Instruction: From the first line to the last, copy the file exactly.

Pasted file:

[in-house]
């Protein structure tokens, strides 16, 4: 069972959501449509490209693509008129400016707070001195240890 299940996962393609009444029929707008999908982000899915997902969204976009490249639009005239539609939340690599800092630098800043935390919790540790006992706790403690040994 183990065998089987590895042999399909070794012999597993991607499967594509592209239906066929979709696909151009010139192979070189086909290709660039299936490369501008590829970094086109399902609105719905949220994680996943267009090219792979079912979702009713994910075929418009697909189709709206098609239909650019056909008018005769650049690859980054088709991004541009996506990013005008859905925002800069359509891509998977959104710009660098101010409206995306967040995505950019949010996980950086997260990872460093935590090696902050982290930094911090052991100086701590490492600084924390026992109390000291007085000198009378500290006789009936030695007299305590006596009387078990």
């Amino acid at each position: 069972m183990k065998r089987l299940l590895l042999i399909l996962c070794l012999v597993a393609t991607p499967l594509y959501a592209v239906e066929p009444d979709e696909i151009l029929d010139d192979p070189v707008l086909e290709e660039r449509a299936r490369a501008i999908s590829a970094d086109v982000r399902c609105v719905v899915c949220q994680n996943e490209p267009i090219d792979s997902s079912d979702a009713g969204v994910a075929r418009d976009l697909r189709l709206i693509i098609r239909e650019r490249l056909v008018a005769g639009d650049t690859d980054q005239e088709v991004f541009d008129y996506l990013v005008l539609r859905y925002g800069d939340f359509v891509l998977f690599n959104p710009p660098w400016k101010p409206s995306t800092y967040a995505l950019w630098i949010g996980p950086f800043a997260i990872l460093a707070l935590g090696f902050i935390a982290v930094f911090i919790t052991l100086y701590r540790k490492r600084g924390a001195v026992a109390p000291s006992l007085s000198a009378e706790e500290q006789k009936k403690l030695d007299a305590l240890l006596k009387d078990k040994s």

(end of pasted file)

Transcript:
[in-house]
């Protein structure tokens, strides 16, 4: 069972959501449509490209693509008129400016707070001195240890 299940996962393609009444029929707008999908982000899915997902969204976009490249639009005239539609939340690599800092630098800043935390919790540790006992706790403690040994 183990065998089987590895042999399909070794012999597993991607499967594509592209239906066929979709696909151009010139192979070189086909290709660039299936490369501008590829970094086109399902609105719905949220994680996943267009090219792979079912979702009713994910075929418009697909189709709206098609239909650019056909008018005769650049690859980054088709991004541009996506990013005008859905925002800069359509891509998977959104710009660098101010409206995306967040995505950019949010996980950086997260990872460093935590090696902050982290930094911090052991100086701590490492600084924390026992109390000291007085000198009378500290006789009936030695007299305590006596009387078990």
């Amino acid at each position: 069972m183990k065998r089987l299940l590895l042999i399909l996962c070794l012999v597993a393609t991607p499967l594509y959501a592209v239906e066929p009444d979709e696909i151009l029929d010139d192979p070189v707008l086909e290709e660039r449509a299936r490369a501008i999908s590829a970094d086109v982000r399902c609105v719905v899915c949220q994680n996943e490209p267009i090219d792979s997902s079912d979702a009713g969204v994910a075929r418009d976009l697909r189709l709206i693509i098609r239909e650019r490249l056909v008018a005769g639009d650049t690859d980054q005239e088709v991004f541009d008129y996506l990013v005008l539609r859905y925002g800069d939340f359509v891509l998977f690599n959104p710009p660098w400016k101010p409206s995306t800092y967040a995505l950019w630098i949010g996980p950086f800043a997260i990872l460093a707070l935590g090696f902050i935390a982290v930094f911090i919790t052991l100086y701590r540790k490492r600084g924390a001195v026992a109390p000291s006992l007085s000198a009378e706790e500290q006789k009936k403690l030695d007299a305590l240890l006596k009387d078990k040994s």